Green finance gathers momentum

Written by: Gill Wadsworth Posted: 10/07/2019

CITY_ESG illoEthical investing has turned a corner and is now a credible contender for delivering positive returns. Greater cohesion between Guernsey’s and Jersey’s respective sustainable finance initiatives will allow the Channel Islands to build on the momentum they have already achieved in this field

it took just months for the term ‘climate emergency’ to start replacing ‘climate change’ as a description of the world’s environmental status. In May, the UK government was the first to declare a climate emergency, in the wake of key developments earlier in the year.

A campaign by Swedish teenager Greta Thunberg had led to children across the world going on strike from school in a bid to force politicians to pay greater attention to climate change. And there were warnings from the UN that humans were about to wipe out more than a million species from the planet.

It’s not only the rhetoric that’s changing. The way in which people invest, and a recognition that their money has significant power as an environmental force for good, is changing too.

In the financial sector, people have long flexed their green muscles by investing in environmental, social and governance (ESG) strategies to encourage positive environmental behaviours. But until recently, the motivation for this type of investing was driven by principle rather than potential returns and was left on the fringes of the finance world. 

As attitudes to the environment have advanced, so too have opinions around the power of ESG investing. 

Inflows grow

Inflows to the sector have gathered pace significantly. In the first half of 2018, UK retail investors ploughed £600m into ethical funds, according to The Investment Association – a huge increase on the £180m recorded in 2008.

These inflows are unlikely to slow down. The biggest appetite for ESG investing is among millennials, who, according to EY report Sustainable investing: the millennial investor, are nearly twice as likely to invest in companies or funds that target specific social or environmental outcomes.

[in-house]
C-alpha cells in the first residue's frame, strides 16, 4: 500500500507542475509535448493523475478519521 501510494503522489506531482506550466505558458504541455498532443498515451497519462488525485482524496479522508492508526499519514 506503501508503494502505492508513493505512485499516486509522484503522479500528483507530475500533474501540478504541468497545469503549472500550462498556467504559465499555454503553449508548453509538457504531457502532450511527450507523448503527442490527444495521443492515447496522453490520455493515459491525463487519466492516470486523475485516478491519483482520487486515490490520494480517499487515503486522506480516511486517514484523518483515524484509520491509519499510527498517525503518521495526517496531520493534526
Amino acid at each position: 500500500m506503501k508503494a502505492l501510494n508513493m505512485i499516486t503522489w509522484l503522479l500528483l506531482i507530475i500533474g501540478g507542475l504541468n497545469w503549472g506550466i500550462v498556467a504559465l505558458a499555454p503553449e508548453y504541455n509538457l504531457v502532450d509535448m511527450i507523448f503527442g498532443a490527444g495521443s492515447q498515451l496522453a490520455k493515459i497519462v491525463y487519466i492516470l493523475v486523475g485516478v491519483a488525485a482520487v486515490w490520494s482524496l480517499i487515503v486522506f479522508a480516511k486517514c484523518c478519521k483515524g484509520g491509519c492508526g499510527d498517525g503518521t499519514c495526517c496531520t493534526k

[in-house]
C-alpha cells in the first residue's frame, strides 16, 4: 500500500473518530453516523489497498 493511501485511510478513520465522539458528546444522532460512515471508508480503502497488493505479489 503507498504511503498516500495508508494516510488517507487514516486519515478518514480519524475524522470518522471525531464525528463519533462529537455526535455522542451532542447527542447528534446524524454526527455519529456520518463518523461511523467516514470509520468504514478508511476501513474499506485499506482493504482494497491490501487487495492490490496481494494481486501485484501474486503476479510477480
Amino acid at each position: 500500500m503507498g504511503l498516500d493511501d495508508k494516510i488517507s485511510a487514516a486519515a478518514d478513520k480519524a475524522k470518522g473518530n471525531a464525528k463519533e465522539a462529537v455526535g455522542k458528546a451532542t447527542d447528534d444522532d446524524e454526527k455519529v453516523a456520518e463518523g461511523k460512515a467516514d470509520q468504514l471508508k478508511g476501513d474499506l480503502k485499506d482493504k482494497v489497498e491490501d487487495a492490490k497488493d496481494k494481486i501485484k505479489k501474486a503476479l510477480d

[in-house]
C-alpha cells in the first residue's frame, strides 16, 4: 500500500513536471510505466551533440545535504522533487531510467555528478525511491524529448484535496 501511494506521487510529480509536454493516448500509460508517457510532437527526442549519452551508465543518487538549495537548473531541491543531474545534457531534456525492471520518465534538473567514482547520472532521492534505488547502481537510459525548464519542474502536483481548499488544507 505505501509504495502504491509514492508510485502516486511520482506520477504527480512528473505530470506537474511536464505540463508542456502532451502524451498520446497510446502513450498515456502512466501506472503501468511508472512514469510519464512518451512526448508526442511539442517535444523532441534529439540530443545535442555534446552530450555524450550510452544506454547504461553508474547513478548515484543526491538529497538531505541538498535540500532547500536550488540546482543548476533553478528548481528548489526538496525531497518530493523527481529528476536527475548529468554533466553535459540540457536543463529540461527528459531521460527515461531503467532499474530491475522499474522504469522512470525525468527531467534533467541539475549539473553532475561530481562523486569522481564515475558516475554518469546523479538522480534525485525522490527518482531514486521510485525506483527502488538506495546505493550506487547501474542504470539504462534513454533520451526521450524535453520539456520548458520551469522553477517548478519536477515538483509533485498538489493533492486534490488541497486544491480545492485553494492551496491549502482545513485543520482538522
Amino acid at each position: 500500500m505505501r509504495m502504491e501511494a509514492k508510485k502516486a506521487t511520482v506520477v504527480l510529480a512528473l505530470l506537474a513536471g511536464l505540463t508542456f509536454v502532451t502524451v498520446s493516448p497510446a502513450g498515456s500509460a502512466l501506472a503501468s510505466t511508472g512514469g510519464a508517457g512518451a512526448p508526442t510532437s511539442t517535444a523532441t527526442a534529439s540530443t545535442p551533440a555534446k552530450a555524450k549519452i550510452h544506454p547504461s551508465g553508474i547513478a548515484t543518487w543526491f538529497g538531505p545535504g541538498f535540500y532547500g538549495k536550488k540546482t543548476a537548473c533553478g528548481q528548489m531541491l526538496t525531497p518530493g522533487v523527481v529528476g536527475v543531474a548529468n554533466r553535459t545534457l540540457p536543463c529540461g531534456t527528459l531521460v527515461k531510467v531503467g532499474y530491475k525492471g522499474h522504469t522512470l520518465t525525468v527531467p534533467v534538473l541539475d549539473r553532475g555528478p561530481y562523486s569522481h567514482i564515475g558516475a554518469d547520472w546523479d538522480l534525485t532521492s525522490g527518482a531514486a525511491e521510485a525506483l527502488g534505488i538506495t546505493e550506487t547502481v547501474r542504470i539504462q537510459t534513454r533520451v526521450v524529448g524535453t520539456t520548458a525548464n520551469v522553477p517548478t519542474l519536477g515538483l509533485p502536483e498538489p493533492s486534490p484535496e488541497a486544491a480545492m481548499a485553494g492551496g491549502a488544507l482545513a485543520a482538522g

And because, according to Kings Court Trust, this demographic is set to inherit £115bn from their baby boomer relatives in the UK alone by 2027, their ESG purchasing power is significant.

It makes sense, then, for financial centres to want to get in on the act – although only a few can boast the required financial infrastructure and green credentials to offer a credible ESG investing base. 

Green Guernsey

Guernsey is one of these centres. The bailiwick is listed as one of 22 members of the UN’s Financial Centres for Sustainability (FC4S) network and is blazing a trail for responsible investment.

Andy Sloan, Deputy Chief Executive at Guernsey Finance, says the island made an early strategic decision to be at the forefront of green and sustainable finance. The vision was to become a leading centre for this type of finance and to be accepted as a force for global good.

Sloan is confident that this vision is being played out across Guernsey, incorporating business leaders, financial providers, advisers and The International Stock Exchange (TISE). 

At the Guernsey Funds Forum, held in London in mid-May, sustainable finance was firmly on the agenda. One attendee, James Tracey, Guernsey Managing Director at private wealth manager JTC Group, says: “There has been a lot of focus on the initial philanthropic drivers for green and ESG investment, and that attention has now switched to returns.

“The consensus view now is that sustainable investment is more profitable, or at least the same, as others.”

ESG investments pull ahead

It is true that ESG strategies are holding their own against their mainstream counterparts. Figures from index provider MSCI show that for the five years to 23 May 2019, the European Universal ESG strategy outperformed its traditional competitor by 1.26%. Meanwhile, the All World Universal ESG strategy only marginally lagged the main index by 0.1%.

The figures look similarly compelling when comparing the S&P 500 – which looks at the largest companies listed in the US – with the S&P 500 ESG index. One-year annual returns to 23 May 2019 were 3.25% for the mainstream index and 3.95% for S&P’s sustainable counterpart.

Much of the improvement in returns reflects a growing understanding that ESG factors are a key part of risk management. Investors are vulnerable to ESG risks because company profits take a hit when any poor practice is uncovered. 

Fund managers are now looking beyond financial reports and digging much deeper into company policies to improve the way they research the businesses in which they invest. Demand for shares in companies with robust ESG policies is high.

While the near-term returns look promising, proponents argue that a long-term view is at the heart of ESG investment as the idea is to promote profitable sustainable business practice.

Tim Clipstone, a Partner at law firm Ogier, says that because investors are also consumers, they recognise a growing willingness to pay more for a ‘greener’ product or service as a hedge against environmental and social risk. In the long run, this pays dividends for shareholders.

For the Channel Islands to secure their position as centres for sustainable finance, they need a proven track record in managing money. 

Wayne Atkinson, a Partner at law firm Collas Crill, highlights the infrastructure already in place in the islands, which has made establishing a sustainable investment centre the next logical step.